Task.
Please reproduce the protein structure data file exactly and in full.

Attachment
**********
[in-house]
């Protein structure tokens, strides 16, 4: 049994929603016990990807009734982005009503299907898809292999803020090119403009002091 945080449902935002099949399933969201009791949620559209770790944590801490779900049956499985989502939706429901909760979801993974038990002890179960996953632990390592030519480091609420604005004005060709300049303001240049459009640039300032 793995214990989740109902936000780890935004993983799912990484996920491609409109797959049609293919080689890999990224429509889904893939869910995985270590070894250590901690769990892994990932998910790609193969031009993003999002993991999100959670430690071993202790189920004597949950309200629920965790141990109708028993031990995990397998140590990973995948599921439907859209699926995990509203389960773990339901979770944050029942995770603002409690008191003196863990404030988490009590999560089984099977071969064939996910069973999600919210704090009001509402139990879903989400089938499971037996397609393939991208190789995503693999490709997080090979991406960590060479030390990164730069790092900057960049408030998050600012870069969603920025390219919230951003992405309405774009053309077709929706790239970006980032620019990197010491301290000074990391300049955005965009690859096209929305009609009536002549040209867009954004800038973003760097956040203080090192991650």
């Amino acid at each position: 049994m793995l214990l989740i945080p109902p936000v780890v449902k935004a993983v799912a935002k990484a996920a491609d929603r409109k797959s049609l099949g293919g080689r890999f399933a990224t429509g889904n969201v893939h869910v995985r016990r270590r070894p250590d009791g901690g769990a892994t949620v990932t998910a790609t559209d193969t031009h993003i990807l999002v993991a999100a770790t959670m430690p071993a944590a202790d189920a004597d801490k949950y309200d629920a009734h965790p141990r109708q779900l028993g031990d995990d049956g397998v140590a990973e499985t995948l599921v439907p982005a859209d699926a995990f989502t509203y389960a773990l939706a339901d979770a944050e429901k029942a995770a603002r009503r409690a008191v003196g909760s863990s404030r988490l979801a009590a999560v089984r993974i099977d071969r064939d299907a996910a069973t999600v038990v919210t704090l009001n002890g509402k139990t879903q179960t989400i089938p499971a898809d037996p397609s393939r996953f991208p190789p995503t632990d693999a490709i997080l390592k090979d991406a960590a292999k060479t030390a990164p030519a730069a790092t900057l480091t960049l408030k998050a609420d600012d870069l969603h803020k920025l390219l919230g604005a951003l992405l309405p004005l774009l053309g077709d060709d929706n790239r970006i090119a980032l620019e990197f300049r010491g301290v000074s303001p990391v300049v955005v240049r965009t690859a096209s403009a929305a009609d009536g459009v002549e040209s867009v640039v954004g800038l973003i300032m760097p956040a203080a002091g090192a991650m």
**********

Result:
[in-house]
């Protein structure tokens, strides 16, 4: 049994929603016990990807009734982005009503299907898809292999803020090119403009002091 945080449902935002099949399933969201009791949620559209770790944590801490779900049956499985989502939706429901909760979801993974038990002890179960996953632990390592030519480091609420604005004005060709300049303001240049459009640039300032 793995214990989740109902936000780890935004993983799912990484996920491609409109797959049609293919080689890999990224429509889904893939869910995985270590070894250590901690769990892994990932998910790609193969031009993003999002993991999100959670430690071993202790189920004597949950309200629920965790141990109708028993031990995990397998140590990973995948599921439907859209699926995990509203389960773990339901979770944050029942995770603002409690008191003196863990404030988490009590999560089984099977071969064939996910069973999600919210704090009001509402139990879903989400089938499971037996397609393939991208190789995503693999490709997080090979991406960590060479030390990164730069790092900057960049408030998050600012870069969603920025390219919230951003992405309405774009053309077709929706790239970006980032620019990197010491301290000074990391300049955005965009690859096209929305009609009536002549040209867009954004800038973003760097956040203080090192991650």
């Amino acid at each position: 049994m793995l214990l989740i945080p109902p936000v780890v449902k935004a993983v799912a935002k990484a996920a491609d929603r409109k797959s049609l099949g293919g080689r890999f399933a990224t429509g889904n969201v893939h869910v995985r016990r270590r070894p250590d009791g901690g769990a892994t949620v990932t998910a790609t559209d193969t031009h993003i990807l999002v993991a999100a770790t959670m430690p071993a944590a202790d189920a004597d801490k949950y309200d629920a009734h965790p141990r109708q779900l028993g031990d995990d049956g397998v140590a990973e499985t995948l599921v439907p982005a859209d699926a995990f989502t509203y389960a773990l939706a339901d979770a944050e429901k029942a995770a603002r009503r409690a008191v003196g909760s863990s404030r988490l979801a009590a999560v089984r993974i099977d071969r064939d299907a996910a069973t999600v038990v919210t704090l009001n002890g509402k139990t879903q179960t989400i089938p499971a898809d037996p397609s393939r996953f991208p190789p995503t632990d693999a490709i997080l390592k090979d991406a960590a292999k060479t030390a990164p030519a730069a790092t900057l480091t960049l408030k998050a609420d600012d870069l969603h803020k920025l390219l919230g604005a951003l992405l309405p004005l774009l053309g077709d060709d929706n790239r970006i090119a980032l620019e990197f300049r010491g301290v000074s303001p990391v300049v955005v240049r965009t690859a096209s403009a929305a009609d009536g459009v002549e040209s867009v640039v954004g800038l973003i300032m760097p956040a203080a002091g090192a991650m």